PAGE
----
1. You can go on a guided tour of the outside of the house, the hallway, staircase, cupola and roof and hear the story of the Craven family, owners of Ashdown. Trust me, it's worth the tour for the view alone which is said to be the best in three counties. Also if you like dolls houses you have to see Ashdown - lots of dolls houses are modelled on it!
2. You can visit the information centre where there are, amongst other things, interpretation boards for the house and the estate, a costume display, a timeline, a wonderful album of the pictures taken by the pioneering photographer William, 2nd Earl of Craven in the mid-nineteenth century, and lots of knowledgeable guides who can tell you all about the fascinating history of the place.
3. You can view the very fine seventeenth century portrait collection on display in the house, the dreadfully uncomfortable footmens' chairs and... um... the fascinating collection of early carved stag heads!
4. You can stroll in the formal parterre and gardens or wander through the woodlands, which are the remains of the medieval hunting forest. There you may see a huge variety of wildlife - birds of prey and woodland birds, deer, foxes even badgers - and beautiful flowers - primroses and woodland anemones at this time of year, and carpets of bluebells in a few weeks time.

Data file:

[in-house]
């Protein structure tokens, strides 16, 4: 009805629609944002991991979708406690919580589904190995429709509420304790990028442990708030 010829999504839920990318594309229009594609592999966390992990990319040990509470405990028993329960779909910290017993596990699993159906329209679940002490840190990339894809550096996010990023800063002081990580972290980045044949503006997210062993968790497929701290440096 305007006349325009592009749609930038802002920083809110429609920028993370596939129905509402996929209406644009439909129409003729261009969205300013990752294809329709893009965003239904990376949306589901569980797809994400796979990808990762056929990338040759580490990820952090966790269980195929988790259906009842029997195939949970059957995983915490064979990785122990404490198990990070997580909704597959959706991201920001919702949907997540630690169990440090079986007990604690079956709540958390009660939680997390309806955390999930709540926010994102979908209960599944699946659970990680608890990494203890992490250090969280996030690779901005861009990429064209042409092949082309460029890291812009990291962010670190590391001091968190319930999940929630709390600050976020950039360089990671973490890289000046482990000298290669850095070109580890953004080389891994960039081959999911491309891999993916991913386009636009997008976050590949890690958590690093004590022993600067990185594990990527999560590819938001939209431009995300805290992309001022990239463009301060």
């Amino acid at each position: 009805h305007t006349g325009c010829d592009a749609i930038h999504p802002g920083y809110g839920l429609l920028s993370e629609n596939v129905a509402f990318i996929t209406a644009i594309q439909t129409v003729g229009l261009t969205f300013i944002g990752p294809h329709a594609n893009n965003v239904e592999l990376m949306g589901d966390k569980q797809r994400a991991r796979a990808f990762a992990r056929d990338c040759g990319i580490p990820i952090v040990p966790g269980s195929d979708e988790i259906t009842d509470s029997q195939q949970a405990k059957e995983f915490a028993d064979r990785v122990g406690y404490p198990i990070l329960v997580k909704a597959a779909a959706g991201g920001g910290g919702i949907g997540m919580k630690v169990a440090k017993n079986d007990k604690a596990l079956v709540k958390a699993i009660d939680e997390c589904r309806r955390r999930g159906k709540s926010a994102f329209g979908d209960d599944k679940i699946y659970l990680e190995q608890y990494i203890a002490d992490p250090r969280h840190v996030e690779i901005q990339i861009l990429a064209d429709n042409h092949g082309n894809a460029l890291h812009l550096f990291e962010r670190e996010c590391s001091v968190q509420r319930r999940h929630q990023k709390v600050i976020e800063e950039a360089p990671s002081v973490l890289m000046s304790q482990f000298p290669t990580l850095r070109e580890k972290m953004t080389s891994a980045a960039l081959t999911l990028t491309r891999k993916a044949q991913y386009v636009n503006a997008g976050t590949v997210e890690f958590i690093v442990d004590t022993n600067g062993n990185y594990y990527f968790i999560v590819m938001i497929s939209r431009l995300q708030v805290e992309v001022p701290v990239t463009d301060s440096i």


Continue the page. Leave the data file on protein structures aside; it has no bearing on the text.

5. You can visit the "lost" village of Ashdown, once a thriving community supporting the estate, where the marvellous Victorian stables still stand on the village green with a very cute weather vane on the top sporting an earl's coronet!
6. You can climb Weathercock Hill and walk along footpaths that take you all over the estate, including past three Bronze Age barrows and along the medieval park pale, originally designed to keep the deer within the hunting grounds. You can also see the Sarsen Field, a site of special scientific interest where there are stones with holes in them that were created by the roots of palm trees... If only we had that sort of weather now!
7. You can visit Alfred's Castle, the Iron Age Hill Fort built on the site of an earlier Roman Villa, reputedly the site of the Battle of Ashdown where King Alfred defeated the Danes in AD 871. Some very friendly horses live there!
8. Nearby on the ancient Ridgeway is Wayland's Smithy, an impressive neolithic burial chamber and Uffington Castle, White Horse Hill and Dragon Hill where Saint George, the patron saint of England, allegedly slew the dragon. No grass has grown where the dragon's blood fell ever since. Local legend also states that on the full moon the horse comes down off the hill to graze in the valley below...
9. You can follow the Michael and Mary Ley Line which passes through Ashdown, making it part of the mystical landscape.
10. When you've done all that you can go to the Rose and Crown Inn in the historic village of Ashbury for a delicious cream tea!!
Oh, and don't believe the National Trust handbook when it says there are no WC facilities at Ashdown House - there are!! Now, you have to admit that sounds like a very nice day out, doesn't it!